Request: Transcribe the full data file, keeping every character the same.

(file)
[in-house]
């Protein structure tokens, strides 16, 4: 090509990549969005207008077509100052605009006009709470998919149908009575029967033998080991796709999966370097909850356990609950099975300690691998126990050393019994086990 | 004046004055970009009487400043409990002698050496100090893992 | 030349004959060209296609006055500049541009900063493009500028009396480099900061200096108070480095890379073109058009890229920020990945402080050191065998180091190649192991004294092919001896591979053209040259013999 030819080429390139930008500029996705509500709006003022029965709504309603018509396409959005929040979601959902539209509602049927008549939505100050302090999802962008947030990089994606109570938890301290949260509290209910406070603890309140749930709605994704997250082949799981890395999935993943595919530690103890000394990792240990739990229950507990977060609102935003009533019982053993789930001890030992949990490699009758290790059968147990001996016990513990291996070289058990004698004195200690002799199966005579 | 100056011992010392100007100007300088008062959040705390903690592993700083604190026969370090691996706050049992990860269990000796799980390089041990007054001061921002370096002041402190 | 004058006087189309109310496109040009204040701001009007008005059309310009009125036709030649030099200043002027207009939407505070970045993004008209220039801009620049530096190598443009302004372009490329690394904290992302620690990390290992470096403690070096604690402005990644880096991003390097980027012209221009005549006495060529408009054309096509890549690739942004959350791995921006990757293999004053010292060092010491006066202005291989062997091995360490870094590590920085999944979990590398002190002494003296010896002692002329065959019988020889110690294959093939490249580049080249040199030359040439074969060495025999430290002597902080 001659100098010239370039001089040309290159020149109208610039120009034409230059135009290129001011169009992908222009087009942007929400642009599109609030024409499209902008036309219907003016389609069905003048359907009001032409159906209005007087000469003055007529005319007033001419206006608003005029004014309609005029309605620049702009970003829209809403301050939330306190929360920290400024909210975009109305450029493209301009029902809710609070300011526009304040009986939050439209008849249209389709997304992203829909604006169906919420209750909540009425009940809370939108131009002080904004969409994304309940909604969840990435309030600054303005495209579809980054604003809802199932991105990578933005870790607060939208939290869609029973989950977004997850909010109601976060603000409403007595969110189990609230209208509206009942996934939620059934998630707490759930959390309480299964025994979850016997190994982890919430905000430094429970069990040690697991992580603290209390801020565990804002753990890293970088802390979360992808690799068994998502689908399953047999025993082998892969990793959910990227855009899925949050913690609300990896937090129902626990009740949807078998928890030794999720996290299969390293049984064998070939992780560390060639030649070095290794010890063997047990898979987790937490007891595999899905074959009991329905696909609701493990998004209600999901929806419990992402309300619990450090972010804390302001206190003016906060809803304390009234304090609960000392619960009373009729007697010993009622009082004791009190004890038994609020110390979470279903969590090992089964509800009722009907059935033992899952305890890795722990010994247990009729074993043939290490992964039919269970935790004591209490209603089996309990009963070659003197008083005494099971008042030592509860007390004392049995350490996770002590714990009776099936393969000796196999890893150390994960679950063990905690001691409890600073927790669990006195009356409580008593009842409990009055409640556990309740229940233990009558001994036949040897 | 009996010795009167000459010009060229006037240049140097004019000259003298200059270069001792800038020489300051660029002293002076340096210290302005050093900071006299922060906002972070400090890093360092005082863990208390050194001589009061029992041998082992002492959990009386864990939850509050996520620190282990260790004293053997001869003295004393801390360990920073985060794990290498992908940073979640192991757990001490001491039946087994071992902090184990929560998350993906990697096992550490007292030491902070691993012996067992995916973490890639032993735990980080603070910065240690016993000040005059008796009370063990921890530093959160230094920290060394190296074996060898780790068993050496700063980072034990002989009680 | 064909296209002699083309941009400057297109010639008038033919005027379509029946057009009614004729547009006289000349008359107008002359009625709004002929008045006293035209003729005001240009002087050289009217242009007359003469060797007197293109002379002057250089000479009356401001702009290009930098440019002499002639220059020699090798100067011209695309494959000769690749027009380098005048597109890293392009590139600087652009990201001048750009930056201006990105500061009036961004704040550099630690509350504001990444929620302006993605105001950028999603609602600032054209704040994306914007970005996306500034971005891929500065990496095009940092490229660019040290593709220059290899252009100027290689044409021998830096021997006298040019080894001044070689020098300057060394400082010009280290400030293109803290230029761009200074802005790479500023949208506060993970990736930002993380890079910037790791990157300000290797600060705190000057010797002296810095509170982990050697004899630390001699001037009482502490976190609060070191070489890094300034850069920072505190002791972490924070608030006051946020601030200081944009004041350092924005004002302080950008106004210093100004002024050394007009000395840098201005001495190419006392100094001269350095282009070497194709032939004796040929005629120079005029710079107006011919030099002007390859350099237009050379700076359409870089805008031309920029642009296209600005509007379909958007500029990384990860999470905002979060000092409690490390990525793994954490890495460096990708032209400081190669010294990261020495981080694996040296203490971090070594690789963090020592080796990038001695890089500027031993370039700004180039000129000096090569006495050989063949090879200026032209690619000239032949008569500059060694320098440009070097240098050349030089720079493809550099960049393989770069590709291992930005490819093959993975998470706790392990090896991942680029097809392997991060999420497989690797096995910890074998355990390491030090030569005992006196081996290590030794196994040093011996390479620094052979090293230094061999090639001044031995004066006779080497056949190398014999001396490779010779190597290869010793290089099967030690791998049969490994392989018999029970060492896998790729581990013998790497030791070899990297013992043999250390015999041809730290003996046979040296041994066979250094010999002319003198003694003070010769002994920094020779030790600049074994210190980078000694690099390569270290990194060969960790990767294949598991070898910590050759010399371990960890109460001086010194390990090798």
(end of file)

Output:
[in-house]
């Protein structure tokens, strides 16, 4: 090509990549969005207008077509100052605009006009709470998919149908009575029967033998080991796709999966370097909850356990609950099975300690691998126990050393019994086990 | 004046004055970009009487400043409990002698050496100090893992 | 030349004959060209296609006055500049541009900063493009500028009396480099900061200096108070480095890379073109058009890229920020990945402080050191065998180091190649192991004294092919001896591979053209040259013999 030819080429390139930008500029996705509500709006003022029965709504309603018509396409959005929040979601959902539209509602049927008549939505100050302090999802962008947030990089994606109570938890301290949260509290209910406070603890309140749930709605994704997250082949799981890395999935993943595919530690103890000394990792240990739990229950507990977060609102935003009533019982053993789930001890030992949990490699009758290790059968147990001996016990513990291996070289058990004698004195200690002799199966005579 | 100056011992010392100007100007300088008062959040705390903690592993700083604190026969370090691996706050049992990860269990000796799980390089041990007054001061921002370096002041402190 | 004058006087189309109310496109040009204040701001009007008005059309310009009125036709030649030099200043002027207009939407505070970045993004008209220039801009620049530096190598443009302004372009490329690394904290992302620690990390290992470096403690070096604690402005990644880096991003390097980027012209221009005549006495060529408009054309096509890549690739942004959350791995921006990757293999004053010292060092010491006066202005291989062997091995360490870094590590920085999944979990590398002190002494003296010896002692002329065959019988020889110690294959093939490249580049080249040199030359040439074969060495025999430290002597902080 001659100098010239370039001089040309290159020149109208610039120009034409230059135009290129001011169009992908222009087009942007929400642009599109609030024409499209902008036309219907003016389609069905003048359907009001032409159906209005007087000469003055007529005319007033001419206006608003005029004014309609005029309605620049702009970003829209809403301050939330306190929360920290400024909210975009109305450029493209301009029902809710609070300011526009304040009986939050439209008849249209389709997304992203829909604006169906919420209750909540009425009940809370939108131009002080904004969409994304309940909604969840990435309030600054303005495209579809980054604003809802199932991105990578933005870790607060939208939290869609029973989950977004997850909010109601976060603000409403007595969110189990609230209208509206009942996934939620059934998630707490759930959390309480299964025994979850016997190994982890919430905000430094429970069990040690697991992580603290209390801020565990804002753990890293970088802390979360992808690799068994998502689908399953047999025993082998892969990793959910990227855009899925949050913690609300990896937090129902626990009740949807078998928890030794999720996290299969390293049984064998070939992780560390060639030649070095290794010890063997047990898979987790937490007891595999899905074959009991329905696909609701493990998004209600999901929806419990992402309300619990450090972010804390302001206190003016906060809803304390009234304090609960000392619960009373009729007697010993009622009082004791009190004890038994609020110390979470279903969590090992089964509800009722009907059935033992899952305890890795722990010994247990009729074993043939290490992964039919269970935790004591209490209603089996309990009963070659003197008083005494099971008042030592509860007390004392049995350490996770002590714990009776099936393969000796196999890893150390994960679950063990905690001691409890600073927790669990006195009356409580008593009842409990009055409640556990309740229940233990009558001994036949040897 | 009996010795009167000459010009060229006037240049140097004019000259003298200059270069001792800038020489300051660029002293002076340096210290302005050093900071006299922060906002972070400090890093360092005082863990208390050194001589009061029992041998082992002492959990009386864990939850509050996520620190282990260790004293053997001869003295004393801390360990920073985060794990290498992908940073979640192991757990001490001491039946087994071992902090184990929560998350993906990697096992550490007292030491902070691993012996067992995916973490890639032993735990980080603070910065240690016993000040005059008796009370063990921890530093959160230094920290060394190296074996060898780790068993050496700063980072034990002989009680 | 064909296209002699083309941009400057297109010639008038033919005027379509029946057009009614004729547009006289000349008359107008002359009625709004002929008045006293035209003729005001240009002087050289009217242009007359003469060797007197293109002379002057250089000479009356401001702009290009930098440019002499002639220059020699090798100067011209695309494959000769690749027009380098005048597109890293392009590139600087652009990201001048750009930056201006990105500061009036961004704040550099630690509350504001990444929620302006993605105001950028999603609602600032054209704040994306914007970005996306500034971005891929500065990496095009940092490229660019040290593709220059290899252009100027290689044409021998830096021997006298040019080894001044070689020098300057060394400082010009280290400030293109803290230029761009200074802005790479500023949208506060993970990736930002993380890079910037790791990157300000290797600060705190000057010797002296810095509170982990050697004899630390001699001037009482502490976190609060070191070489890094300034850069920072505190002791972490924070608030006051946020601030200081944009004041350092924005004002302080950008106004210093100004002024050394007009000395840098201005001495190419006392100094001269350095282009070497194709032939004796040929005629120079005029710079107006011919030099002007390859350099237009050379700076359409870089805008031309920029642009296209600005509007379909958007500029990384990860999470905002979060000092409690490390990525793994954490890495460096990708032209400081190669010294990261020495981080694996040296203490971090070594690789963090020592080796990038001695890089500027031993370039700004180039000129000096090569006495050989063949090879200026032209690619000239032949008569500059060694320098440009070097240098050349030089720079493809550099960049393989770069590709291992930005490819093959993975998470706790392990090896991942680029097809392997991060999420497989690797096995910890074998355990390491030090030569005992006196081996290590030794196994040093011996390479620094052979090293230094061999090639001044031995004066006779080497056949190398014999001396490779010779190597290869010793290089099967030690791998049969490994392989018999029970060492896998790729581990013998790497030791070899990297013992043999250390015999041809730290003996046979040296041994066979250094010999002319003198003694003070010769002994920094020779030790600049074994210190980078000694690099390569270290990194060969960790990767294949598991070898910590050759010399371990960890109460001086010194390990090798």